Background and Uses
Lovage is a tall herbaceous perennial. The Romans and Greeks valued it as a digestive aid and it was the Romans who brought the herb to England. It was valued in traditional European folk medicine and is still eaten as a vegetable in its native southern Europe.
Nearly every part of this plant has found some culinary application over the centuries. The leafstalks are most commonly is the stalk which is often used interchangeably for celery. Additionally, the leaves can be added to soups, stews and other vegetable dishes while the root is sometimes grated and added to salads, icings, syrups and other concoctions. Lovage is also noted for its high content of quercetin, a plant flavanoid believed to have strong anti-inflammatory and antioxidant properties.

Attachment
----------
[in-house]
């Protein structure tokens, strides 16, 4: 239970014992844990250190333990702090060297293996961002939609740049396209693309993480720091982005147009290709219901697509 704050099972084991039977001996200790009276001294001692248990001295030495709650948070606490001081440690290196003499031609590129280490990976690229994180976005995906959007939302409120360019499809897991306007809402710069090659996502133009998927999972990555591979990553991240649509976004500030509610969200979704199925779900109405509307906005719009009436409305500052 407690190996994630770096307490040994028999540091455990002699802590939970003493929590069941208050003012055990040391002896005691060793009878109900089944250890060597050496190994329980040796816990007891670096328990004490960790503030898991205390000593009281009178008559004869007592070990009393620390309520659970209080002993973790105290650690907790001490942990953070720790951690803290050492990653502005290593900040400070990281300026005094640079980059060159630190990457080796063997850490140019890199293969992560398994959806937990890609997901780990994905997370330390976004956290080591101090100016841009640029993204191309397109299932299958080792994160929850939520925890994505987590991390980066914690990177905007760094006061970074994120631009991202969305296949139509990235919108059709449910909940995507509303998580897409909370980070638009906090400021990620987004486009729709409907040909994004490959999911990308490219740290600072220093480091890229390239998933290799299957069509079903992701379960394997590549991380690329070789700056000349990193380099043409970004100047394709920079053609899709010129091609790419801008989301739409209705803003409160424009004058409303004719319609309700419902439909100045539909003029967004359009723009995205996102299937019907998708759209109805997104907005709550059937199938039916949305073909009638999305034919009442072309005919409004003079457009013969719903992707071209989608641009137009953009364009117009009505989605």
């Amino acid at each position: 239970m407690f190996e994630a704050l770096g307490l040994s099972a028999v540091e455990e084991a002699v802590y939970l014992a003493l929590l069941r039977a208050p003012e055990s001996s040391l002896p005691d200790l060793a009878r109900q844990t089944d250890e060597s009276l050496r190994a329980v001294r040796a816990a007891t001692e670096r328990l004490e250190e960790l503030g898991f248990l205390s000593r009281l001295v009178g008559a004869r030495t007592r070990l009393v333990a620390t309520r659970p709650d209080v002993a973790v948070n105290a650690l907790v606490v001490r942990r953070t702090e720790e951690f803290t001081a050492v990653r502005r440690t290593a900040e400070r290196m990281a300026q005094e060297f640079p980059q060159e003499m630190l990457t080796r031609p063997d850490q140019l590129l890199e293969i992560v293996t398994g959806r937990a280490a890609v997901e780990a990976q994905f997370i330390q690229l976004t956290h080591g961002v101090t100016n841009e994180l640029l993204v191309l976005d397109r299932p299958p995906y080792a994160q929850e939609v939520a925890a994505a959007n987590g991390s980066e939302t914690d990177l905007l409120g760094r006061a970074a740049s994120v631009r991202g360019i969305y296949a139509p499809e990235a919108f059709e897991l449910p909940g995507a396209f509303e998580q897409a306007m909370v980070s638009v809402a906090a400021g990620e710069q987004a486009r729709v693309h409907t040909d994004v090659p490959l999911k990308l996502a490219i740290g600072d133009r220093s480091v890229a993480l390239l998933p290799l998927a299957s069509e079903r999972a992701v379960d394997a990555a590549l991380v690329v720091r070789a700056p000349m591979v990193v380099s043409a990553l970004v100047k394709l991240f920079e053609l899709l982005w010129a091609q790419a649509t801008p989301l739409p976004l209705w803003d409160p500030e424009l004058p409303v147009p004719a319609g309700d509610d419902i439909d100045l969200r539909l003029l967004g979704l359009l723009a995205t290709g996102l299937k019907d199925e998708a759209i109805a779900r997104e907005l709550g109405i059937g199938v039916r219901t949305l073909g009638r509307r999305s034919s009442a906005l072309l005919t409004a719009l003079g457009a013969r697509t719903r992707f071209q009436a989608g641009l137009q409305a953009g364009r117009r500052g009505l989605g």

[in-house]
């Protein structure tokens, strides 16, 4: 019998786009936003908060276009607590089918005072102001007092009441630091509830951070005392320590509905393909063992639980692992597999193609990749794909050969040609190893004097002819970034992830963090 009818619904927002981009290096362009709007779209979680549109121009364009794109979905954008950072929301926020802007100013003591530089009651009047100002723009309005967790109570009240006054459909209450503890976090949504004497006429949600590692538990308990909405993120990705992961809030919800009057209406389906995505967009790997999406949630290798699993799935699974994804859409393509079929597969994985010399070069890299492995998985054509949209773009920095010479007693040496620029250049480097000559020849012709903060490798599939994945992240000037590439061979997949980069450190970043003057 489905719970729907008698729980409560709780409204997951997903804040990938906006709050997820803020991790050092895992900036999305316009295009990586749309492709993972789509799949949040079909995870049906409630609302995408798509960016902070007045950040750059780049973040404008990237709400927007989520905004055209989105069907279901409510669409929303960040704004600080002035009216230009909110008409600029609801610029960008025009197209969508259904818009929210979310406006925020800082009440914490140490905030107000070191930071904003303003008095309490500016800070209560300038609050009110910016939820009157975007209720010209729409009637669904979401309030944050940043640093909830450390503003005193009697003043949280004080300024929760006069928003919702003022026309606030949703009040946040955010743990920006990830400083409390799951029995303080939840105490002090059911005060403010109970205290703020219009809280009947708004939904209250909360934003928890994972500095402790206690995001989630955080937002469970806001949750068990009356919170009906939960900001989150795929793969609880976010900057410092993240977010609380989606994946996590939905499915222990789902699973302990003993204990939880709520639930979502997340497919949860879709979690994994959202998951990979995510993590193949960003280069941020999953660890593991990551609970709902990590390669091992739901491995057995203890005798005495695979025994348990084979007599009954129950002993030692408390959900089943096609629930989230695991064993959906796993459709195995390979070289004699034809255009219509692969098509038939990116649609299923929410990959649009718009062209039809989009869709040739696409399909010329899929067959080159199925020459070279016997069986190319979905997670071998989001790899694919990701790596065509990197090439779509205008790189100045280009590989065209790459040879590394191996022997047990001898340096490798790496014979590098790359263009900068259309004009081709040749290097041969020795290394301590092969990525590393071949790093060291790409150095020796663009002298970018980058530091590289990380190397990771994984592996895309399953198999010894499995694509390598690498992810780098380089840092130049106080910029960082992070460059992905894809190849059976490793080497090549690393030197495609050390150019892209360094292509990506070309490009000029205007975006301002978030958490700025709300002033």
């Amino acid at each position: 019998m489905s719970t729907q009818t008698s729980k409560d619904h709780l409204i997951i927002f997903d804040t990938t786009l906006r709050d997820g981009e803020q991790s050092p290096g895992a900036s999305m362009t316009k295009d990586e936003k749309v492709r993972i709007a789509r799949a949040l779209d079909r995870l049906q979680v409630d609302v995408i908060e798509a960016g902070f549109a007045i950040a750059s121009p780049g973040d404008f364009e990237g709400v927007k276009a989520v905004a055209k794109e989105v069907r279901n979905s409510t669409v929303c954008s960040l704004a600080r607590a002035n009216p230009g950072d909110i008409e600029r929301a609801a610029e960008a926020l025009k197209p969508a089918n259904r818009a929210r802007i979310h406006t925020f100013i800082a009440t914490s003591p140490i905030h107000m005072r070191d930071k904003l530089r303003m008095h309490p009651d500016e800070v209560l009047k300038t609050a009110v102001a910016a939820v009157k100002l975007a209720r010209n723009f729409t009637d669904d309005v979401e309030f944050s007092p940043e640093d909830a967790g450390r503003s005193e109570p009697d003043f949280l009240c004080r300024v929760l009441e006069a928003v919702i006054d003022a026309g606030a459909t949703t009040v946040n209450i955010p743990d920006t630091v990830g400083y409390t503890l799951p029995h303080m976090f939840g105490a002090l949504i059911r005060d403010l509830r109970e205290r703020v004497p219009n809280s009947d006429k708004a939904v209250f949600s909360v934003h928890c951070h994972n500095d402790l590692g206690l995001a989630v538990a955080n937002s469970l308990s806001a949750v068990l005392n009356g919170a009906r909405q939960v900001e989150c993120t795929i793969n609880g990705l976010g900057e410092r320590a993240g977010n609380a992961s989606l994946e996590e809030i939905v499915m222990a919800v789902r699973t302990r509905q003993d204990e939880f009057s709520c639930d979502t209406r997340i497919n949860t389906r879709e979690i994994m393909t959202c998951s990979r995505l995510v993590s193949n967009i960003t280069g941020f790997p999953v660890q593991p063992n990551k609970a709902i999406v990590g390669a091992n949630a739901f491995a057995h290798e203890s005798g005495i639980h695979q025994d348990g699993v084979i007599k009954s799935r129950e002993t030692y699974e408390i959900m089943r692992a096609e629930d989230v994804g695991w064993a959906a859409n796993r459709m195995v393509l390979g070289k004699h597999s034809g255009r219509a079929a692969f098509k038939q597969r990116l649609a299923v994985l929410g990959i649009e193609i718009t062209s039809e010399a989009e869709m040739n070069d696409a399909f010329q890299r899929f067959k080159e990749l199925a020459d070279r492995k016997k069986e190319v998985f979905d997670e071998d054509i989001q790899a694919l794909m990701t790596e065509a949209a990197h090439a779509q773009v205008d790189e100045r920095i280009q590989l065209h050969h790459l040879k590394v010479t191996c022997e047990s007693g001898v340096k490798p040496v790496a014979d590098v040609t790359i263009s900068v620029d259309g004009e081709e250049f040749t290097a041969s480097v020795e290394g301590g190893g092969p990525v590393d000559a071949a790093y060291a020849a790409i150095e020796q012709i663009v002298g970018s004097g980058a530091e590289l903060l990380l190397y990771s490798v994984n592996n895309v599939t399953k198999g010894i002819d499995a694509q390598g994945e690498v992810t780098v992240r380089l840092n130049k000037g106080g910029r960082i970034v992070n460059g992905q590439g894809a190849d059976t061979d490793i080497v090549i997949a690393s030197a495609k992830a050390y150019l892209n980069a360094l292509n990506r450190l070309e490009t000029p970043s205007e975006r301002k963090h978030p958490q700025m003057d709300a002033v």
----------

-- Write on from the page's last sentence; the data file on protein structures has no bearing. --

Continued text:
Lovage can be direct sown in late fall in zones with a long growing season, or started indoors or in a greenhouse approximately 6 weeks prior to the final frost of the spring. Sow approximately 1/2″ beneath the surface of the soil. Keep well moistened, and moderate water slightly once starts begin to break through surface of soil. Lovage prefers partial or filtered shade, and fertile, well-drained soil that is rich in compost and nutrients. Keep soil moist.
Harvesting and Processing Lovage
Both leaves and stems may be dried for winter use. To prepare the foliage for drying, wash the stems, then clip off the leaflets and spread them out on a tray or newspaper until they are ready to be stored in airtight containers. The seed heads (which mature in August) should be laid out flat to dry, then put in a large bag and shaken to remove the “nutlets.”